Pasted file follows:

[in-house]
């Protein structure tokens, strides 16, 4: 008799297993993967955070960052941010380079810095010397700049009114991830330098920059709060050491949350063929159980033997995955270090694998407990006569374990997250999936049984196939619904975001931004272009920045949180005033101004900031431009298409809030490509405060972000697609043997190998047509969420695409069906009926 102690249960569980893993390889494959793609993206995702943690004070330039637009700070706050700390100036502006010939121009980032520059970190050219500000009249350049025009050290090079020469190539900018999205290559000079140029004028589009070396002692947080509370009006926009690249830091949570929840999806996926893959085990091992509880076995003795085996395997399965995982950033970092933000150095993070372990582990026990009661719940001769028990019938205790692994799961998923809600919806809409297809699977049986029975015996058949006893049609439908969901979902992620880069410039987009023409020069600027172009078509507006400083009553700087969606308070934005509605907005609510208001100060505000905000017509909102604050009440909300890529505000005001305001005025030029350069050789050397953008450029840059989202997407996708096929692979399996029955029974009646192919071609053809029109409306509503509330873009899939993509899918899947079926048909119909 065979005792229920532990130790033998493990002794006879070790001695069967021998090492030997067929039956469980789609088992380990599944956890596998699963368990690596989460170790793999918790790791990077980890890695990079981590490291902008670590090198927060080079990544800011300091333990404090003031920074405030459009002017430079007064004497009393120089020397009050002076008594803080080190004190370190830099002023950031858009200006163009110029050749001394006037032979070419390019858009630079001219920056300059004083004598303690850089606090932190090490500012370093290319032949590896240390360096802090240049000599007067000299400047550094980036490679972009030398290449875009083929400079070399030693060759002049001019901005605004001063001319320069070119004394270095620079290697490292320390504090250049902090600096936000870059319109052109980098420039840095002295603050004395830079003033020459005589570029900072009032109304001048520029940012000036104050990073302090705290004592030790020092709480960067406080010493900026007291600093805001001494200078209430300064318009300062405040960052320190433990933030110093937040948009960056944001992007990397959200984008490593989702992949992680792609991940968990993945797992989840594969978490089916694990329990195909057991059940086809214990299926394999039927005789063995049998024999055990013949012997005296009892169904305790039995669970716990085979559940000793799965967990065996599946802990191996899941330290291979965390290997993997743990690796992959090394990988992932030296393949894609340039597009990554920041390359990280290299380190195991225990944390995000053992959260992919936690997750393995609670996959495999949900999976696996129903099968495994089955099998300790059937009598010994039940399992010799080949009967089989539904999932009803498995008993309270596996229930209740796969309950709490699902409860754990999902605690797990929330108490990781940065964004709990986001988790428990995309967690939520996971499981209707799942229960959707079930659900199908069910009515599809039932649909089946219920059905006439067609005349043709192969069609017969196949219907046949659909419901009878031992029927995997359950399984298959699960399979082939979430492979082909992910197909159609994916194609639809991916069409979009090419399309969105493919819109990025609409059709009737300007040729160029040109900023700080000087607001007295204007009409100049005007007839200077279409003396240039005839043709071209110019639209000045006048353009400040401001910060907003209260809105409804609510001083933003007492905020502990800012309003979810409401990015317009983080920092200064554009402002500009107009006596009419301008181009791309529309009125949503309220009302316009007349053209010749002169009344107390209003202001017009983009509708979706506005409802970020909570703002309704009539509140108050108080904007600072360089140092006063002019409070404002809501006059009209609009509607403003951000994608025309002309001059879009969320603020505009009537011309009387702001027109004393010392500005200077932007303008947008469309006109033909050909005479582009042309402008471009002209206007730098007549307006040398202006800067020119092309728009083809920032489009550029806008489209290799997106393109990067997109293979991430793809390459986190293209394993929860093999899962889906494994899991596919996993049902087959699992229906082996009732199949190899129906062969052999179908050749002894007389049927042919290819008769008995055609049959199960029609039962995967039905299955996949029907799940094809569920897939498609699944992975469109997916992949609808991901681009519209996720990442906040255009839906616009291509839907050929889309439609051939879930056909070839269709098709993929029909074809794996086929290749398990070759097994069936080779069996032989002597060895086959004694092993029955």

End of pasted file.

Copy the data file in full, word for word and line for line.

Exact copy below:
[in-house]
């Protein structure tokens, strides 16, 4: 008799297993993967955070960052941010380079810095010397700049009114991830330098920059709060050491949350063929159980033997995955270090694998407990006569374990997250999936049984196939619904975001931004272009920045949180005033101004900031431009298409809030490509405060972000697609043997190998047509969420695409069906009926 102690249960569980893993390889494959793609993206995702943690004070330039637009700070706050700390100036502006010939121009980032520059970190050219500000009249350049025009050290090079020469190539900018999205290559000079140029004028589009070396002692947080509370009006926009690249830091949570929840999806996926893959085990091992509880076995003795085996395997399965995982950033970092933000150095993070372990582990026990009661719940001769028990019938205790692994799961998923809600919806809409297809699977049986029975015996058949006893049609439908969901979902992620880069410039987009023409020069600027172009078509507006400083009553700087969606308070934005509605907005609510208001100060505000905000017509909102604050009440909300890529505000005001305001005025030029350069050789050397953008450029840059989202997407996708096929692979399996029955029974009646192919071609053809029109409306509503509330873009899939993509899918899947079926048909119909 065979005792229920532990130790033998493990002794006879070790001695069967021998090492030997067929039956469980789609088992380990599944956890596998699963368990690596989460170790793999918790790791990077980890890695990079981590490291902008670590090198927060080079990544800011300091333990404090003031920074405030459009002017430079007064004497009393120089020397009050002076008594803080080190004190370190830099002023950031858009200006163009110029050749001394006037032979070419390019858009630079001219920056300059004083004598303690850089606090932190090490500012370093290319032949590896240390360096802090240049000599007067000299400047550094980036490679972009030398290449875009083929400079070399030693060759002049001019901005605004001063001319320069070119004394270095620079290697490292320390504090250049902090600096936000870059319109052109980098420039840095002295603050004395830079003033020459005589570029900072009032109304001048520029940012000036104050990073302090705290004592030790020092709480960067406080010493900026007291600093805001001494200078209430300064318009300062405040960052320190433990933030110093937040948009960056944001992007990397959200984008490593989702992949992680792609991940968990993945797992989840594969978490089916694990329990195909057991059940086809214990299926394999039927005789063995049998024999055990013949012997005296009892169904305790039995669970716990085979559940000793799965967990065996599946802990191996899941330290291979965390290997993997743990690796992959090394990988992932030296393949894609340039597009990554920041390359990280290299380190195991225990944390995000053992959260992919936690997750393995609670996959495999949900999976696996129903099968495994089955099998300790059937009598010994039940399992010799080949009967089989539904999932009803498995008993309270596996229930209740796969309950709490699902409860754990999902605690797990929330108490990781940065964004709990986001988790428990995309967690939520996971499981209707799942229960959707079930659900199908069910009515599809039932649909089946219920059905006439067609005349043709192969069609017969196949219907046949659909419901009878031992029927995997359950399984298959699960399979082939979430492979082909992910197909159609994916194609639809991916069409979009090419399309969105493919819109990025609409059709009737300007040729160029040109900023700080000087607001007295204007009409100049005007007839200077279409003396240039005839043709071209110019639209000045006048353009400040401001910060907003209260809105409804609510001083933003007492905020502990800012309003979810409401990015317009983080920092200064554009402002500009107009006596009419301008181009791309529309009125949503309220009302316009007349053209010749002169009344107390209003202001017009983009509708979706506005409802970020909570703002309704009539509140108050108080904007600072360089140092006063002019409070404002809501006059009209609009509607403003951000994608025309002309001059879009969320603020505009009537011309009387702001027109004393010392500005200077932007303008947008469309006109033909050909005479582009042309402008471009002209206007730098007549307006040398202006800067020119092309728009083809920032489009550029806008489209290799997106393109990067997109293979991430793809390459986190293209394993929860093999899962889906494994899991596919996993049902087959699992229906082996009732199949190899129906062969052999179908050749002894007389049927042919290819008769008995055609049959199960029609039962995967039905299955996949029907799940094809569920897939498609699944992975469109997916992949609808991901681009519209996720990442906040255009839906616009291509839907050929889309439609051939879930056909070839269709098709993929029909074809794996086929290749398990070759097994069936080779069996032989002597060895086959004694092993029955």